Though it is perhaps the Industrial Age wherein many environmental humanists and scientists alike place the (still unofficial) “golden spike” that marks the Anthropocene, a growing number of scientists have recently maintained instead that the Anthropocene is decidedly marked by the Great Acceleration – it is a nuclear epoch. As one 2015 study claims, “humans have left an enormous footprint on this earth – and not just a carbon one” (48, Waters et al.). Indeed from 1945 to 1998 mainly in central Asia, the Pacific Ocean, the former Soviet Union, and the western United States, 2,053 nuclear weapons tests were detonated, of which 543 were atmospheric tests. These detonations collectively have left a distinct radiogenic signature, a unique pattern of radioactive isotopes captured in the fossil record, within layers of marine and lake sediments, rock and glacial ice that arguably marks this new geologic chapter in the history of the planet. This talk takes interest in these forms of environmental records made legible in the Anthropocene, namely the radionuclides as the result of nuclear fission and thermonuclear explosions in the biosphere, which have since inscribed themselves into all bodies, human and nonhuman, biological and geological alike. Following Adriana Petryna, we might extend what she calls a new form of “biological citizenship” outward from the specific and densely effected nuclear toxic zones like Hiroshima and Nagasaki, the Marshall Islands, Chernobyl, Fukushima, and dozens of highly toxic nuclear waste dumps worldwide, in order to think more broadly, indeed planetarily, about what emergent forms of embodiment are ushered in with the Atomic Age and in what ways they come to matter differently across these sites and histories. In particular, this talk will stage its investigation into Sharon Cram’s notion of the “nuclear wilderness” through the nonhuman animals that remain behind in evacuated, still radioactive spaces of Fukushima and Chernobyl. Tracing the ways in which popular media engages these figures again and again as exemplary of resilience and adaptability, the talk will attempt to challenge what it might mean to flourish in and despite of a toxic Anthropocene.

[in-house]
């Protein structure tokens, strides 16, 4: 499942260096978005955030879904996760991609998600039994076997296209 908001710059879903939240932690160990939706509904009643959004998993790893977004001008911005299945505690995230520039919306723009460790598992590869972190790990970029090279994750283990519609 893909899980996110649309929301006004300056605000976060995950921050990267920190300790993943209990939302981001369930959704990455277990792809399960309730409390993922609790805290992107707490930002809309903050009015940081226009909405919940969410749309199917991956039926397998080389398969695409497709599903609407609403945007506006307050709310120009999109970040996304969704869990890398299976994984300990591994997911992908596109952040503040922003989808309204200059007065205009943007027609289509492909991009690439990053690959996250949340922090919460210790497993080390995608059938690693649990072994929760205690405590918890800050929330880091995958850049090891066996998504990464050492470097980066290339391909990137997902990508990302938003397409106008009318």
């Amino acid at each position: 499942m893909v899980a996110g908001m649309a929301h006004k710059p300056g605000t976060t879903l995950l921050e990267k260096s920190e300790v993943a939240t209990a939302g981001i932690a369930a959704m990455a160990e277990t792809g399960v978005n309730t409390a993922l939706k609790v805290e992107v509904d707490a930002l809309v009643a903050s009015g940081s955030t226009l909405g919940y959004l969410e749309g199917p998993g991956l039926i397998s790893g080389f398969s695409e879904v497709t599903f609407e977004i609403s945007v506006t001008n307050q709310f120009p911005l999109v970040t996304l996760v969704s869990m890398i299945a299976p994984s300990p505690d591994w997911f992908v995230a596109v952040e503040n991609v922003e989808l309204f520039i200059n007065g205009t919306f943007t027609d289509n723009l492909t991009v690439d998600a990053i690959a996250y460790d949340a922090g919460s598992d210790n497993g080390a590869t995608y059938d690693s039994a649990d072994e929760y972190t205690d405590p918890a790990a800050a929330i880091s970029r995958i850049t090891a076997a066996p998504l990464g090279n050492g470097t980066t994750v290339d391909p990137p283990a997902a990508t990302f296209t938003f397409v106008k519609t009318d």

Alison Sperling received her PhD in Literature and Cultural Theory from the University of Wisconsin-Milwaukee in 2017. From 2017-18 she taught in the Department of Women’s and Gender Studies at Santa Clara University. Her dissertation manuscript, titled Weird Modernisms, examines the temporality of weird embodiment in Modernist literary texts through queer and feminist science studies and theories of the nonhuman. She has published essays and reviews in the journals Rhizomes: Cultural Studies of Emerging Knowledge, Girlhood Studies, Paradoxa, PhiloSOPHIA, and the Los Angeles Review of Books and has chapters forthcoming in The Bloomsbury Handbook of 21st Century Feminist Theory (2018) as well as in an edited collected volume on plants in speculative fiction. Her current research interests include the spatiality of the weird, particularly in contemporary speculative and weird fiction, toxicity and ethics in the Anthropocene, and queer nonhuman forms of care.